What did I really take away from this experience though? I realized that the biggest gifts any of us can give are not objects or anything you can put a price tag on, but gifts of love and appreciation. These things, without a doubt, last longer than any gift wrapped present.

At this special time of year let’s all try to give more and return more with our sincere appreciation!!

Friends: A Vital Part of Our Lives

December 13, 2020 by  
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A few weeks ago, I got a terrible phone call from my best high school friend’s two adult kids. What they told me cut me to the core. They were calling from the hospital where their dad had just died.

Richard Harvey was my dear brother and the first black guy that I really got to know. He was my high school buddy and my basketball teammate. We met in Ankara, Turkey when our fathers were working overseas to help other countries. I knew he had been in the hospital because I had talked to him on the phone a few weeks earlier. He sounded find and we all thought he was recovering. The phone call from his kids was like a giant punch in the face and gut.

Richard Harvey and I, along with other American kids, attended a small high school in Ankara, Turkey. He truly was my soulmate and we bonded very quickly when we both made it on the high school basketball team. We got better every week and worked so hard at it. A big part of that great improvement came from my older brother Bruce’s death on the first day of tryouts for the team. Bruce died right in front of me.

Because of that, Richard and I, along with our great big Texas center Ed Beckcom, made a commitment to win in my brother’s honor. We practiced many, many hours each day. There were many small American High Schools in Europe, the middle East, and even northern Africa, and we were bound and determined to win the championship for that entire area.

The big championship tournament is held each year in a huge stadium in Rome, Italy. Thinking back after Rich’s death I had some vivid memories. We did in fact make it to the finals of the Rome tournament and even to this day I marvel at what happened in that game.

Notre Dame high school was the number one favorite and we were to play them in the finals. It was a very close game and with only 20 seconds left, Notre Dame was 1 point ahead and had the ball. They took one last long shot and it missed. Big Ed Beckcom went high in the air and came down with the rebound. The outlet pass went to me and Richard and I were speeding down the court with two on one. The clock was ticking down very fast.

When we got close to our basket, I faked a shot and threw a bounce pass to Richard and, as I did, Richard slipped and fell. Oh my gosh, I was petrified! But as he hit the floor, he tossed the ball up toward the basket and, miracle of all miracles, the ball went in the basket as the buzzer sounded.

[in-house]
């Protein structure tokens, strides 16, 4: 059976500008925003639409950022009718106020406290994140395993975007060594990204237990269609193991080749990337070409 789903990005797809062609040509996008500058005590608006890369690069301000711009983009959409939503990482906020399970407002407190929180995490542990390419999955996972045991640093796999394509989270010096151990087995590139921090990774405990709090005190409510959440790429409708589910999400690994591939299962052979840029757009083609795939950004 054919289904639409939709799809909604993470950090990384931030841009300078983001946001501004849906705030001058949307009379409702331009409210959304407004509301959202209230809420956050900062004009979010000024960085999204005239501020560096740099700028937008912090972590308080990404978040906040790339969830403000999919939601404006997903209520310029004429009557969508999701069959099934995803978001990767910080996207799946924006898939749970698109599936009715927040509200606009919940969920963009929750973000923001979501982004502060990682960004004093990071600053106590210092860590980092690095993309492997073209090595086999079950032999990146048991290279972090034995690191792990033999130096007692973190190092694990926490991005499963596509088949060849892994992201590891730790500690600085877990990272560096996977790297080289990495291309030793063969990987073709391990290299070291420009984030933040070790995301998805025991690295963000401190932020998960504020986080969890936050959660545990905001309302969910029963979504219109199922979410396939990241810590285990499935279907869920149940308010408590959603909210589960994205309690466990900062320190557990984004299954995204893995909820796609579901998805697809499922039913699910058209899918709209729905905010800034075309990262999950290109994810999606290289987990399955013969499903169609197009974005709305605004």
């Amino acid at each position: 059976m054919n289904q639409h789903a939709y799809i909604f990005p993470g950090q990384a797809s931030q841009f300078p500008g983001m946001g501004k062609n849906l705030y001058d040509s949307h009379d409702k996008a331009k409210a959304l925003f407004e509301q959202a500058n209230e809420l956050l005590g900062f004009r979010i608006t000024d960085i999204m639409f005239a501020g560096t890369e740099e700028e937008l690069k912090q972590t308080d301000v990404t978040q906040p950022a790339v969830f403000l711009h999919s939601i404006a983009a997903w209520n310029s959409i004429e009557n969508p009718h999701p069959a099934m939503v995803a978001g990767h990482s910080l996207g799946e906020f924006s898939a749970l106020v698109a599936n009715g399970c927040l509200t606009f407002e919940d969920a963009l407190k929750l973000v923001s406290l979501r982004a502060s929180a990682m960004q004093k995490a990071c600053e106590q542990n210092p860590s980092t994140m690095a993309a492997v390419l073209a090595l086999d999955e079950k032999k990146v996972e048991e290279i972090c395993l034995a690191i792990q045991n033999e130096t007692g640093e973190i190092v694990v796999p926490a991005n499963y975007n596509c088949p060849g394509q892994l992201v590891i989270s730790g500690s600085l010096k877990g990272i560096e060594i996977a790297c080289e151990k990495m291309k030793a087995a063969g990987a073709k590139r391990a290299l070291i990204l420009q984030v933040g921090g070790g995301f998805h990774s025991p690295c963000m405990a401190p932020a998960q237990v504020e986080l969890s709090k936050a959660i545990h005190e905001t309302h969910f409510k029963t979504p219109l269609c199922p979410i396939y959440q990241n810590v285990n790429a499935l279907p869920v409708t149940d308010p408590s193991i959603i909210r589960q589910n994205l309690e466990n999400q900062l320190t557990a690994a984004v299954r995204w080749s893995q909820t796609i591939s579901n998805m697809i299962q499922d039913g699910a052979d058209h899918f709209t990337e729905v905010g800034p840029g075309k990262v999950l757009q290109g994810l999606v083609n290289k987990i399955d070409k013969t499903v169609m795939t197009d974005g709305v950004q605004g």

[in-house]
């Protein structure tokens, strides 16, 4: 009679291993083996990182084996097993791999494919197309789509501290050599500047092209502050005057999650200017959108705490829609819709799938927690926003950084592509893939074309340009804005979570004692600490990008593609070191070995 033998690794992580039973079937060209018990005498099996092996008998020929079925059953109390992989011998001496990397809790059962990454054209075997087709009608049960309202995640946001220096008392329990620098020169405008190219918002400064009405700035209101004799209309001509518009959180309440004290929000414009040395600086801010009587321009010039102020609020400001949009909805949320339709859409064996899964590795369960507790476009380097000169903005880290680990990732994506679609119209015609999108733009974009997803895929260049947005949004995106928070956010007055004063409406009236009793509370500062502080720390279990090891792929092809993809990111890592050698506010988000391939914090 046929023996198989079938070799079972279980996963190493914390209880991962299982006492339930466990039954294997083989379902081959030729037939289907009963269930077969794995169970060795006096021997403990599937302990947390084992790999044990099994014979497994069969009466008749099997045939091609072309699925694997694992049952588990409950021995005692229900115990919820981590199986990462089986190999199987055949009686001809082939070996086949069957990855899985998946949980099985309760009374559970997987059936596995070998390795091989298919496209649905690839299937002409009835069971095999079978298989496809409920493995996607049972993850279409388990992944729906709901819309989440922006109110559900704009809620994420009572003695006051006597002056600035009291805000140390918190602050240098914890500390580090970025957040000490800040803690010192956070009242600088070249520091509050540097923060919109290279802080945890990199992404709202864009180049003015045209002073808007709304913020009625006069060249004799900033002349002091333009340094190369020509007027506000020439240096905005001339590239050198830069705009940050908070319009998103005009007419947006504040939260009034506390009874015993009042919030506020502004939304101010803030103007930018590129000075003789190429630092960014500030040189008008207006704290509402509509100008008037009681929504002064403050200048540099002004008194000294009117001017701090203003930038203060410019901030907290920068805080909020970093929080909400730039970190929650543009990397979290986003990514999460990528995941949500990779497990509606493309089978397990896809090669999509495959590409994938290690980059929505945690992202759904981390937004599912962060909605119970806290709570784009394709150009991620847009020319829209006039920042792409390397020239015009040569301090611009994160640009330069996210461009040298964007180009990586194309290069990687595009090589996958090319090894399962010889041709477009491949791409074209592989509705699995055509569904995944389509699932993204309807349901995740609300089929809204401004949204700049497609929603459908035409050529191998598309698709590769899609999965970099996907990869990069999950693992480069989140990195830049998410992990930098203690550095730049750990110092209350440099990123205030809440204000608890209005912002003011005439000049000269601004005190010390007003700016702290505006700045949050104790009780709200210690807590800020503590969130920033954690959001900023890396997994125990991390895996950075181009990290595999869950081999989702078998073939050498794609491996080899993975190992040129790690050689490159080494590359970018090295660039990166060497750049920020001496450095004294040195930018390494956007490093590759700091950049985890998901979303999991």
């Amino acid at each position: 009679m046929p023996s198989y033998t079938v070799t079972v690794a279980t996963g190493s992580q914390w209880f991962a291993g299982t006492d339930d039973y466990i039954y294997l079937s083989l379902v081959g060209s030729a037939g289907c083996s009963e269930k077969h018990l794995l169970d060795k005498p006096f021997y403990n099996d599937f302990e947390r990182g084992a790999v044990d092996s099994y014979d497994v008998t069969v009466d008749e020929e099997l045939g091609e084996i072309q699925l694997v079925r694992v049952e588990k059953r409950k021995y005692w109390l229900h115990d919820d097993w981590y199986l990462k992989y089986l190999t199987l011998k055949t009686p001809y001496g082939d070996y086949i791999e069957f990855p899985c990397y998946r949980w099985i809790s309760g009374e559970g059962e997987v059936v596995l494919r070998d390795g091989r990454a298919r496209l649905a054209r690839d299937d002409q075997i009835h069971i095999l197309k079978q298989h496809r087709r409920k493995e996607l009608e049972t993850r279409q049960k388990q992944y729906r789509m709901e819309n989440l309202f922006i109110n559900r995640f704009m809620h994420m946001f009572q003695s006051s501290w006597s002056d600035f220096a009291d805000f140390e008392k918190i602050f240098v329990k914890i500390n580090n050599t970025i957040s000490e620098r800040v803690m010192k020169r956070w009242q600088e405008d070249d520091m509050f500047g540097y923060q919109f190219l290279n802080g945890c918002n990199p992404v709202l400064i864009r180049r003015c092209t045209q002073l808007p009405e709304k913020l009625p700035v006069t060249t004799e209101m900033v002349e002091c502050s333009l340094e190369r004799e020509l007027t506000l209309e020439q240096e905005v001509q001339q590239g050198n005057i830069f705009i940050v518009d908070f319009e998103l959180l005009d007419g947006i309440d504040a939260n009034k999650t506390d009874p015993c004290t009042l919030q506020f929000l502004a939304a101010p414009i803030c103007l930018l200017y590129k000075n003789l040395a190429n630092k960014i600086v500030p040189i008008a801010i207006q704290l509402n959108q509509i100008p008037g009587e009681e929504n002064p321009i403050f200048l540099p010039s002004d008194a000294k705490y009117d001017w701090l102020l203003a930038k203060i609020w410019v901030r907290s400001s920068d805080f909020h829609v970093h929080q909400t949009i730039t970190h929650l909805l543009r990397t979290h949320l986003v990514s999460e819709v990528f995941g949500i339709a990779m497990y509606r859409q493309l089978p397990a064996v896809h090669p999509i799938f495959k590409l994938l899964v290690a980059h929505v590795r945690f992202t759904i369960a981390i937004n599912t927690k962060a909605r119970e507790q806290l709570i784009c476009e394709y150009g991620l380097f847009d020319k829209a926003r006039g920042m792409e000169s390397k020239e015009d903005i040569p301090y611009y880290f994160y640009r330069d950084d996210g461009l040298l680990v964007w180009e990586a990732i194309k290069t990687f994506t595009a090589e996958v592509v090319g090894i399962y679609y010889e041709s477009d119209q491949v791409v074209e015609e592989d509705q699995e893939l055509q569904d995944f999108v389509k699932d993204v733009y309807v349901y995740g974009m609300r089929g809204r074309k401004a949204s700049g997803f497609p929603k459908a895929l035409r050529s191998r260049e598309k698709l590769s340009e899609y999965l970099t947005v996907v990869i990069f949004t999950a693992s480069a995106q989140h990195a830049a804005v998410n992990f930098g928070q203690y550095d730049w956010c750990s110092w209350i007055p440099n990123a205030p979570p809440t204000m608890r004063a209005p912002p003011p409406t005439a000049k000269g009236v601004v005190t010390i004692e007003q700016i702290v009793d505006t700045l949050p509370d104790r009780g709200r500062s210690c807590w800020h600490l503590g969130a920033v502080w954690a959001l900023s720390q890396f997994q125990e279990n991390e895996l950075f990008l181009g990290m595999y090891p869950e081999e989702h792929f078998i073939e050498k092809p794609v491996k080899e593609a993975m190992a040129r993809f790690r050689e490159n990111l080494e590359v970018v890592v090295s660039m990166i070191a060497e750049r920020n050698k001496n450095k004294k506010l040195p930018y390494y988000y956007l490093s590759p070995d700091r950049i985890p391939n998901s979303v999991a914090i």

WE WON, WE WON! Wow, were we ever excited and in 7th heaven. We did it for Bruce, and for us too! That day certainly cemented our friendship and we’ve kept in touch all these years. Hmm … that’s about 60 years!

I know that you, the reader, know the huge importance and gift of having good friends and we especially see how important that is since COVID-19 has made it hard to be close to them or make new friends. So, let’s all double down and reach out to friends, old and new, on phone calls, through texts, and on the internet and stay connected with these dear and important parts of our lives.

In photo above: Ed Beckcom (top row, left), Richard Harvey (middle row, right) and me (bottom row, left.) 

A Sterling Mentorship

December 6, 2020 by  
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A couple of days ago I was re-reading one of my old journals and came across a truly inspiring and motivating letter I had tucked in there from 1978 from one of my mentors. He was so helpful to me, both personally and through some of the 22 books that he wrote. This mentor was Sterling W. Sill, a great thinker and motivator.

Here are a few of the things he said in the letter he sent me back in 1978 which I just loved.

“I appreciate very much your thoughtful letter of October 1. I think you have the attitude of a winner.” He went on to write, “I think you are a great person, Mark, and I think you are about a dozen times greater now than before.” I was so amazed that he appreciated one of my letters as he was my idol.

Sterling also quoted something that Shakespeare once said that I thought was very enlightening: “The best men are sometimes molded out of faults.”

He went on to say, “Someone who never made a mistake isn’t likely to be going any place very important. And sometimes, I think, somebody needs somebody to help lift him up outside of himself. He needs some assurances from someone who can take a position of precedence over the arguments of his own self-accusation.”

It was so strange and wonderful that one of my idols had given me so much credit and so many complements. In re-reading his letter, it struck me that any of us can not only learn great lessons from great people but we can also pay it forward and help other people. Believe me, they will thank you for the rest of their lives just like I thank Sterling and so many other mentors. I owe him so much and will remember him for the rest of my life.